Alfred Adler (1870-1937) was an Austrian psychiatrist who worked with Sigmund Freud. In 1911, Adler broke with Freud to set up his own theory of psychology, which he called “individual Psychology.” In 1920 he became director of the first children’s psychology clinic in Vienna. He advocated social equality for all people, all races and for women and children too. Equality here means the rights of dignity and respect.
There are several interesting points he made that are relevant and important in the area of parenting.
- We are all social beings with the need to belong. Our children also have this need to belong. Early childhood is a time when our children are learning how to belong. Positive ways of belonging are contribution and cooperation. We want our kids to feel, “I belong by contributing” and “I am interested in cooperating.”
- We all need to feel significant, useful, valuable and important. Our children, too. Our job as parents is to help our children feel significant, important and worthwhile in a positive, meaningful way.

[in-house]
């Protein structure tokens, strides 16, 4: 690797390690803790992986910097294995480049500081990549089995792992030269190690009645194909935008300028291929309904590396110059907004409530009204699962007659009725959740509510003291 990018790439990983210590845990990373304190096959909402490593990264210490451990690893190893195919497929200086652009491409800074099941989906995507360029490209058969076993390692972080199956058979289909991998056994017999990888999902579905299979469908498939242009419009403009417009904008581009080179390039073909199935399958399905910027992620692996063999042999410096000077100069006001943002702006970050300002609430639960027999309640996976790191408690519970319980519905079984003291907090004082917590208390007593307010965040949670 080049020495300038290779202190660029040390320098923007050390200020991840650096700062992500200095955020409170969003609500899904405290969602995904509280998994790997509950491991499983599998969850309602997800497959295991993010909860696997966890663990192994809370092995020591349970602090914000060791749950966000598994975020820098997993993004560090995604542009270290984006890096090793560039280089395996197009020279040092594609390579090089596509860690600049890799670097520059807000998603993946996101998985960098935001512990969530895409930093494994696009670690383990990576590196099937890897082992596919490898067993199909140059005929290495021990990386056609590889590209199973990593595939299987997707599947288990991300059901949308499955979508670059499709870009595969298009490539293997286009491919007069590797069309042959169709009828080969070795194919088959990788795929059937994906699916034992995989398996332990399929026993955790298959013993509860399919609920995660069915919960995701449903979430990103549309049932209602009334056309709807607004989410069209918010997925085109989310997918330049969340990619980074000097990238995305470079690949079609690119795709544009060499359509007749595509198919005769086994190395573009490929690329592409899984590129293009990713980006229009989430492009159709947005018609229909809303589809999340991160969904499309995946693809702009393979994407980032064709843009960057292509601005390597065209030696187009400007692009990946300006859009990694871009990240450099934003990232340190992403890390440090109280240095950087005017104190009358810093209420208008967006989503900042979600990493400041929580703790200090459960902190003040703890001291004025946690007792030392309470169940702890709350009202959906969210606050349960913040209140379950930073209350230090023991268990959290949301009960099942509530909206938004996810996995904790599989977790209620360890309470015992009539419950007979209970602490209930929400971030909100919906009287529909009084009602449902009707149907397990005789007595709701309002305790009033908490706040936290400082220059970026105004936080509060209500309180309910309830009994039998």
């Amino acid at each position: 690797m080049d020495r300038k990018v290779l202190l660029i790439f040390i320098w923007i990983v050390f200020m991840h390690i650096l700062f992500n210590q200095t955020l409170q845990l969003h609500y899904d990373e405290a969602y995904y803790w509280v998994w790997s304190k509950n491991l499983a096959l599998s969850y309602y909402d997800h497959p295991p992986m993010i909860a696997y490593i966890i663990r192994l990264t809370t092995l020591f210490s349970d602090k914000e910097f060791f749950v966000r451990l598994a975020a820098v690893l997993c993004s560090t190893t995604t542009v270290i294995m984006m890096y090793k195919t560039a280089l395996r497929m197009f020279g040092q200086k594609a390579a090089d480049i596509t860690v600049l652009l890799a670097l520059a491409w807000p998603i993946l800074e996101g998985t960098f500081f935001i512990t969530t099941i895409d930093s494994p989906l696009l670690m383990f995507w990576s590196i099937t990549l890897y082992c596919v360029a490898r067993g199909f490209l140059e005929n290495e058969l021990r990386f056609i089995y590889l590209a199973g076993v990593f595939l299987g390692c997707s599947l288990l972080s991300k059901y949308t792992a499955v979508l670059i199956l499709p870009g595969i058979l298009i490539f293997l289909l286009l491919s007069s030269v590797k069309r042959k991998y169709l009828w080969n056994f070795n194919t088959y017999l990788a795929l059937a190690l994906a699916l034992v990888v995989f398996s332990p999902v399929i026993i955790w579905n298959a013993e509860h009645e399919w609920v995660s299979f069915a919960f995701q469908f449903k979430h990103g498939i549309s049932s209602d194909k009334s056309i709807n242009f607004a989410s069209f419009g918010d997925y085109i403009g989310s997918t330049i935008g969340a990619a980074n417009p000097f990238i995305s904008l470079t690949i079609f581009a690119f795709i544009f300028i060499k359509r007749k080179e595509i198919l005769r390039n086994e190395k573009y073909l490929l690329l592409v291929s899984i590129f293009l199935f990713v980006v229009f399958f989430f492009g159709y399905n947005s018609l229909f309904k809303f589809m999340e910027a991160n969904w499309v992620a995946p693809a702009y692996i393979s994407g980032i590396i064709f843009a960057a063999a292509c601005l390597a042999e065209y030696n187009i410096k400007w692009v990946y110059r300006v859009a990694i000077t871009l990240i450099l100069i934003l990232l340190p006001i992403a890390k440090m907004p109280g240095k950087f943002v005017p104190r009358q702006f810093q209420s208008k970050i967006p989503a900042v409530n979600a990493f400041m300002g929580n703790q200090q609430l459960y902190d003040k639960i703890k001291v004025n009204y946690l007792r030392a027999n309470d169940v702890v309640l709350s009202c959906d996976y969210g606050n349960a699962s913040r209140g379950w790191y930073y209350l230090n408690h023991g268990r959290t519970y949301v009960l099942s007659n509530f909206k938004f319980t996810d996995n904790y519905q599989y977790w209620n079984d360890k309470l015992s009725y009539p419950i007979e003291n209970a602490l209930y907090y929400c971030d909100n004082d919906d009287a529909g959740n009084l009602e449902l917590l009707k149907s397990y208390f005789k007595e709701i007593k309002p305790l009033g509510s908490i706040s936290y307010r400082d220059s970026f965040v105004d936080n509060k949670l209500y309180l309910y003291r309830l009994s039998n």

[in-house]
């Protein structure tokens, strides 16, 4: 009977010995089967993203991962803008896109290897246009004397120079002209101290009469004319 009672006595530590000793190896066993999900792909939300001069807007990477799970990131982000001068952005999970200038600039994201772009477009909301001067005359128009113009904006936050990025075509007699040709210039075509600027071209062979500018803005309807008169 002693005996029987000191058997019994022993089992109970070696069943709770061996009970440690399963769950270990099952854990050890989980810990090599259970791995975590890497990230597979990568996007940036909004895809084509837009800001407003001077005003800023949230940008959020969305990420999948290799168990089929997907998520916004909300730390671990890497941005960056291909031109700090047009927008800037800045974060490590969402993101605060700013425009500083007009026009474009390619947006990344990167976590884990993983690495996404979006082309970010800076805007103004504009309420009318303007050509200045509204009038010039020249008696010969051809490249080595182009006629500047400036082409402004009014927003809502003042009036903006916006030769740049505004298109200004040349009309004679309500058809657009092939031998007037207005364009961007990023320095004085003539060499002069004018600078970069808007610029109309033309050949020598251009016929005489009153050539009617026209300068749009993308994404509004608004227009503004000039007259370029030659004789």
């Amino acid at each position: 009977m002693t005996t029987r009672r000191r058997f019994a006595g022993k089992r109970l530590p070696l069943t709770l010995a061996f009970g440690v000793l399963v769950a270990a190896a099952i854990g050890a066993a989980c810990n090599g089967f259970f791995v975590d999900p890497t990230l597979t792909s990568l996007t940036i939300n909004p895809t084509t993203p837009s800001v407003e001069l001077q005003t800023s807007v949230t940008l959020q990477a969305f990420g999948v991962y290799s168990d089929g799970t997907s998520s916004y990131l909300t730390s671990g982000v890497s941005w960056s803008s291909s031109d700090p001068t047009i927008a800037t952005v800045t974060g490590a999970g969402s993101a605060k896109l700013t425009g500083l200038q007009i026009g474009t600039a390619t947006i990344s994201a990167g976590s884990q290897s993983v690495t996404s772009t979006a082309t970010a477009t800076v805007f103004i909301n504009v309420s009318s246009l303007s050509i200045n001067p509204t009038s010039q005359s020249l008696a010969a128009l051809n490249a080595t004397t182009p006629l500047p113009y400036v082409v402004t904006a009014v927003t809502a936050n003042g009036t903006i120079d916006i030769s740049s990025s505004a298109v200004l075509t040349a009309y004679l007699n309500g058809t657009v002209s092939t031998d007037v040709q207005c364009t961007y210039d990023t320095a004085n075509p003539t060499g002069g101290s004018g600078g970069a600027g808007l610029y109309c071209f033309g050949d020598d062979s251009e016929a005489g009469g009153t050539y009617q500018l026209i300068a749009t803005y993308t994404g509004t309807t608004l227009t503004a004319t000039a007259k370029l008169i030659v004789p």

- We all need to find our place. Once again – so, too, our children. Initially infants and young children find their place in the family. Then, as they grow, they find their place with the neighbors, at church, in scouts, in Little League, in school, etc. Later on we find our place in the community, in our work and in our love relationships. We want our children to find an important and positive place in their world.
Belonging and significance are key ideas in Adlerian psychology. Adler wrote that social interest is having a true, caring concern for other people, and a real desire to make a contribution to society. What we really understand about crime is an intentional injury of others for one’s own advantage. Obviously, then, the problem concerns human beings in whom social interest is not sufficiently developed, wrote Adler in 1935.
Concerning children raised with social interest, he wrote, “A child so trained will feel himself to be a part of a whole, a member who lives with, works with, and plays with other members, and who regard first the small tasks of his childhood and later the greatest tasks of his maturity in only one way – by asking himself this question, “What can I contribute?” An individual so trained in early childhood will never show criminal tendencies, even when the pressure of external circumstances becomes as severe as it is today when so many are failing.” (Remember, this was written more than 60 years ago).